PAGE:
Video settings

Please Log in to update your video settings

Video will begin in 5 seconds.

Video settings

Please Log in to update your video settings

Ian Thorpe: 'I'm not straight'

Channel Ten's airing of Ian Thorpe's interview with Sir Michael Parkinson ended years of speculation about the swimmer's sexuality.

PT2M42S http://www.canberratimes.com.au/action/externalEmbeddedPlayer?id=d-3bvce 620 349

Swimming legend Ian Thorpe revealed that he is gay and battled depression and alcohol abuse for the greater part of his world-beating swimming career.

In an extraordinarily confessional interview with British talkshow legend Michael Parkinson, aired on Channel Ten on Sunday, Thorpe put an end to years of speculation and contradicted his own numerous and declarative denials to say that he is gay.

Ian Thorpe talks about his private life, including struggles with depression.

Ian Thorpe talks about his private life, including struggles with depression. Photo: Supplied

"I'm not straight," Thorpe said.

Thorpe said he decided only in the past two weeks to confront rumours that followed him, he revealed, since he was 16, or even felt able to tell his friends and family.

"I've wanted to for some time. I didn't feel I could," he said.

"Part of me didn?t know if Australia wanted its champion to be gay": Ian Thorpe.

"Part of me didn't know if Australia wanted its champion to be gay": Ian Thorpe. Photo: Channel Ten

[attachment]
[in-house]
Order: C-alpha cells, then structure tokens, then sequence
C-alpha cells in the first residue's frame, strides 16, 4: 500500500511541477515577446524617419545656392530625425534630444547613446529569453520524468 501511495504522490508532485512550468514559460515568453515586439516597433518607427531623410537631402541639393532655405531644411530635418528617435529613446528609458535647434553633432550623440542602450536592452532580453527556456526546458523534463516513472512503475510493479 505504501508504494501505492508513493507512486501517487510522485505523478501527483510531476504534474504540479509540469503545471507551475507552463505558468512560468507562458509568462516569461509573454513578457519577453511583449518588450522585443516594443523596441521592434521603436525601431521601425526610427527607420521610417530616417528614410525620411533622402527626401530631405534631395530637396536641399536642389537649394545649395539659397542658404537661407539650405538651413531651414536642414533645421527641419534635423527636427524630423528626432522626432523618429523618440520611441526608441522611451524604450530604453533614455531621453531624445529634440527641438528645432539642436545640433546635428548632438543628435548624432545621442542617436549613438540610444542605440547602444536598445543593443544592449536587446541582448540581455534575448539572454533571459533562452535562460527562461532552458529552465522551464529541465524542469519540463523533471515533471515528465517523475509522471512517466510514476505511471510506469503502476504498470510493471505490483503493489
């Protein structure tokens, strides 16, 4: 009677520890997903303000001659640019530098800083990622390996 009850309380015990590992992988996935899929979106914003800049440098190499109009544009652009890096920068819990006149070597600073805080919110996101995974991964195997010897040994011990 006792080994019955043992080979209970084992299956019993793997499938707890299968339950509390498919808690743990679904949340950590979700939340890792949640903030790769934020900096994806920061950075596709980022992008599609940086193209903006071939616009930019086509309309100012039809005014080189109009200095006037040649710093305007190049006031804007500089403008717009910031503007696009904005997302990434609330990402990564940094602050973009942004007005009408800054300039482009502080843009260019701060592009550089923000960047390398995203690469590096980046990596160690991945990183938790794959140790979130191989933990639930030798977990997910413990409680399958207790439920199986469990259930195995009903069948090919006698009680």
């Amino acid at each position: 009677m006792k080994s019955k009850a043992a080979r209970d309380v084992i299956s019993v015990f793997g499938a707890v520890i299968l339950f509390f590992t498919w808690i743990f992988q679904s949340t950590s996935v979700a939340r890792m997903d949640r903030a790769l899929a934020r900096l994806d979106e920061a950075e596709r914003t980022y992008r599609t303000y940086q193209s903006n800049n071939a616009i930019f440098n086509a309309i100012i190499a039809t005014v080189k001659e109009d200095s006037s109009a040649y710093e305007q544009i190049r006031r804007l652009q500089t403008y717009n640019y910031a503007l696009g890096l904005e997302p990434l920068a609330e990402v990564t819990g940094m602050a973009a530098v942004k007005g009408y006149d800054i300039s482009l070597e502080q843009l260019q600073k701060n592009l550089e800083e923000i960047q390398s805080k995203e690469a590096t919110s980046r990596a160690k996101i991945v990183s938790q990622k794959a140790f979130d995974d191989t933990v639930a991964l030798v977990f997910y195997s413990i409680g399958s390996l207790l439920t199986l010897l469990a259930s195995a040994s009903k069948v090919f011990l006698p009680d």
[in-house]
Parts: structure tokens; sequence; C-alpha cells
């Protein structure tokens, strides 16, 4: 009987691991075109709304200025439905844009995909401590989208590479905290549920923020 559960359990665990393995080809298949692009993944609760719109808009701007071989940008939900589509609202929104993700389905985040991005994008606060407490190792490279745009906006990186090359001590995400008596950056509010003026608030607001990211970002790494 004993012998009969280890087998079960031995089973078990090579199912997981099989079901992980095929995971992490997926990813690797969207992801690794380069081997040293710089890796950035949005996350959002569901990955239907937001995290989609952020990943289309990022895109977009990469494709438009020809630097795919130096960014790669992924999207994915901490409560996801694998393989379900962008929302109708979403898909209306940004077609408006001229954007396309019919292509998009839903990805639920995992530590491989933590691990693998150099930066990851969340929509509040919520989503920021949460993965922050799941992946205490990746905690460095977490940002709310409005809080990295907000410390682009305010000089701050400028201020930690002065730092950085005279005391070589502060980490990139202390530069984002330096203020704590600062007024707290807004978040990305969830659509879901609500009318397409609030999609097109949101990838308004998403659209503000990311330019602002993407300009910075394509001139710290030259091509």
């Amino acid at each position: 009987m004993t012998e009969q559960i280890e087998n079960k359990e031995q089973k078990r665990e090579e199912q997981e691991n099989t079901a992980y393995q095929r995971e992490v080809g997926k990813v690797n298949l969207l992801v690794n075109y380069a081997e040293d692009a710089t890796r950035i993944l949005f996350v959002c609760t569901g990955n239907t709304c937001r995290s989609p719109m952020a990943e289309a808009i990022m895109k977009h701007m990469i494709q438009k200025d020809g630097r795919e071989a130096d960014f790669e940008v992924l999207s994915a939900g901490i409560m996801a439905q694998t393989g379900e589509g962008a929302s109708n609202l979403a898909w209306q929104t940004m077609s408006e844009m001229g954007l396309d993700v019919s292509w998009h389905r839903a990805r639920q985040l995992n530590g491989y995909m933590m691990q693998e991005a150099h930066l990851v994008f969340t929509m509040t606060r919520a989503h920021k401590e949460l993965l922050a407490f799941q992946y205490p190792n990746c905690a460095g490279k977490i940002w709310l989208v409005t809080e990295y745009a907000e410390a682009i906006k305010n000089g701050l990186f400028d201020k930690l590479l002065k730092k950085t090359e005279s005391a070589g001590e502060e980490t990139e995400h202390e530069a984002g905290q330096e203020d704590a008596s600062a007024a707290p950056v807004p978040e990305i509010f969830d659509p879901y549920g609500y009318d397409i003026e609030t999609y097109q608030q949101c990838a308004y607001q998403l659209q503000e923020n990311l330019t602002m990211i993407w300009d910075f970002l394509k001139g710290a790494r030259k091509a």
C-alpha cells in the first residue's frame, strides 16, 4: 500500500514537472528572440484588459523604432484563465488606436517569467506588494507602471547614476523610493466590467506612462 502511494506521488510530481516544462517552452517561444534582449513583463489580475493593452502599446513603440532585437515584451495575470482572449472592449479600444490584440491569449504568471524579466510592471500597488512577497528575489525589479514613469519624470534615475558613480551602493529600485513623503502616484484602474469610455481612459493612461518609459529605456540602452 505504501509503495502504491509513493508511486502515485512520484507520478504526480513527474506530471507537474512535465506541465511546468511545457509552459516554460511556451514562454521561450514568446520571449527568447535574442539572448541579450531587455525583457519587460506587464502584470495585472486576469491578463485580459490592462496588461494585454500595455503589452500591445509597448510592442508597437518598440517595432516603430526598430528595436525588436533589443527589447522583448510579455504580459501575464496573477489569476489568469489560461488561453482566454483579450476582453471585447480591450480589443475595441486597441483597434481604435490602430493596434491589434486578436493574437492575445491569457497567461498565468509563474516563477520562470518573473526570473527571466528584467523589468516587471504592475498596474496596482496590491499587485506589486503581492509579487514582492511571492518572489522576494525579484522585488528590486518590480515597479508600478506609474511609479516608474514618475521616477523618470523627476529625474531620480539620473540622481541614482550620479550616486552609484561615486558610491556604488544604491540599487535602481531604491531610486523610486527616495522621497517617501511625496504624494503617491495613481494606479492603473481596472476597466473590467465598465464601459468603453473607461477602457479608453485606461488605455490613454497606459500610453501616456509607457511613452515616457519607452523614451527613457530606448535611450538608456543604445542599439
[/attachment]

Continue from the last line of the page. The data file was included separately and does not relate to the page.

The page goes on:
"Part of me didn't know if Australia wanted its champion to be gay [now] I am telling the world that I am."

Thorpe also opened up about his problems with mental health and admitted to contemplating suicide at the depths of his depression.

"I couldn't do it to [friends and family]," he said. "It was the only thing that stopped me."

Thorpe said that he had been taking anti-depressants since he was 19, battled alcoholism and even turned up to training hungover "now and again".

"I knew I was a little bit different but there were times that I just wasn't happy," he said.

"It was a lethargy that followed me that I didn't understand."

He said the inefficacy of therapy and medication led him to self-medicate through alcohol abuse.

"[I thought] 'I'll have a drink so I feel better' then it becomes cyclical you start to drink you start to self-medicate," he said.

Thorpe said he kept his struggles with alcohol abuse to himself to protect his family.

Thorpe's rapid ascent into legendary status at 17 years of age did not help his mental health and he first sought psychological support in his teens.

"I'd accomplished my dream at 17, I could have walked away from the sport," he told Parkinson. "I didn't understand why I wasn't completely over the moon with these results."

Thorpe said he now regretted his decision to walk away from the sport at the age of 24, a decision he took "partly" because of his depression, but largely because of the pressures of media intrusion and expectation.

"I wish that I hadn't," he said. "I felt my career was not my own – it was other people's."

Thorpe was reportedly paid $400,000 for the interview, which was made part of his deal to work as a commentator for the Commonwealth Games for Channel Ten.

Thorpe, who made a failed bid for selection for the 2012 Olympics, spoke of his ongoing problems with a shoulder infection and revealed that it may stop him from ever swimming again.

"I may not be able to lift my arm above my head ... which would mean that I would never swim again," he said, relaying a conversation with his doctor.

Thorpe said he was due for further surgery but was still aiming to swim again.

"I'll do my darndest," he said.